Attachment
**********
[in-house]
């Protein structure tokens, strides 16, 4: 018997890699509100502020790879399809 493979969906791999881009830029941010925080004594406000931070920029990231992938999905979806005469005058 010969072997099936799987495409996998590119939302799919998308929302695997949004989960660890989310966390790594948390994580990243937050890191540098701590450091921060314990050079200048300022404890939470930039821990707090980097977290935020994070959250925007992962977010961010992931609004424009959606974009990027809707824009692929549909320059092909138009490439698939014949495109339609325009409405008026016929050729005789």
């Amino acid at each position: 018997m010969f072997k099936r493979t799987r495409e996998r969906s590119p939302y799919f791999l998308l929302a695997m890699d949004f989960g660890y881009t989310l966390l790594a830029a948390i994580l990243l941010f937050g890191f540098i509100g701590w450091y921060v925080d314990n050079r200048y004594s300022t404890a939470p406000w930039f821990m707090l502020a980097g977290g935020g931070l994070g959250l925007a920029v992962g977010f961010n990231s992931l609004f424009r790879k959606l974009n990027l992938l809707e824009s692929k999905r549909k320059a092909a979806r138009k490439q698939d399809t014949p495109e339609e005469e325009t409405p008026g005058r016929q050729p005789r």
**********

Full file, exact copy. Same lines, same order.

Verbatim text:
[in-house]
């Protein structure tokens, strides 16, 4: 018997890699509100502020790879399809 493979969906791999881009830029941010925080004594406000931070920029990231992938999905979806005469005058 010969072997099936799987495409996998590119939302799919998308929302695997949004989960660890989310966390790594948390994580990243937050890191540098701590450091921060314990050079200048300022404890939470930039821990707090980097977290935020994070959250925007992962977010961010992931609004424009959606974009990027809707824009692929549909320059092909138009490439698939014949495109339609325009409405008026016929050729005789």
């Amino acid at each position: 018997m010969f072997k099936r493979t799987r495409e996998r969906s590119p939302y799919f791999l998308l929302a695997m890699d949004f989960g660890y881009t989310l966390l790594a830029a948390i994580l990243l941010f937050g890191f540098i509100g701590w450091y921060v925080d314990n050079r200048y004594s300022t404890a939470p406000w930039f821990m707090l502020a980097g977290g935020g931070l994070g959250l925007a920029v992962g977010f961010n990231s992931l609004f424009r790879k959606l974009n990027l992938l809707e824009s692929k999905r549909k320059a092909a979806r138009k490439q698939d399809t014949p495109e339609e005469e325009t409405p008026g005058r016929q050729p005789r």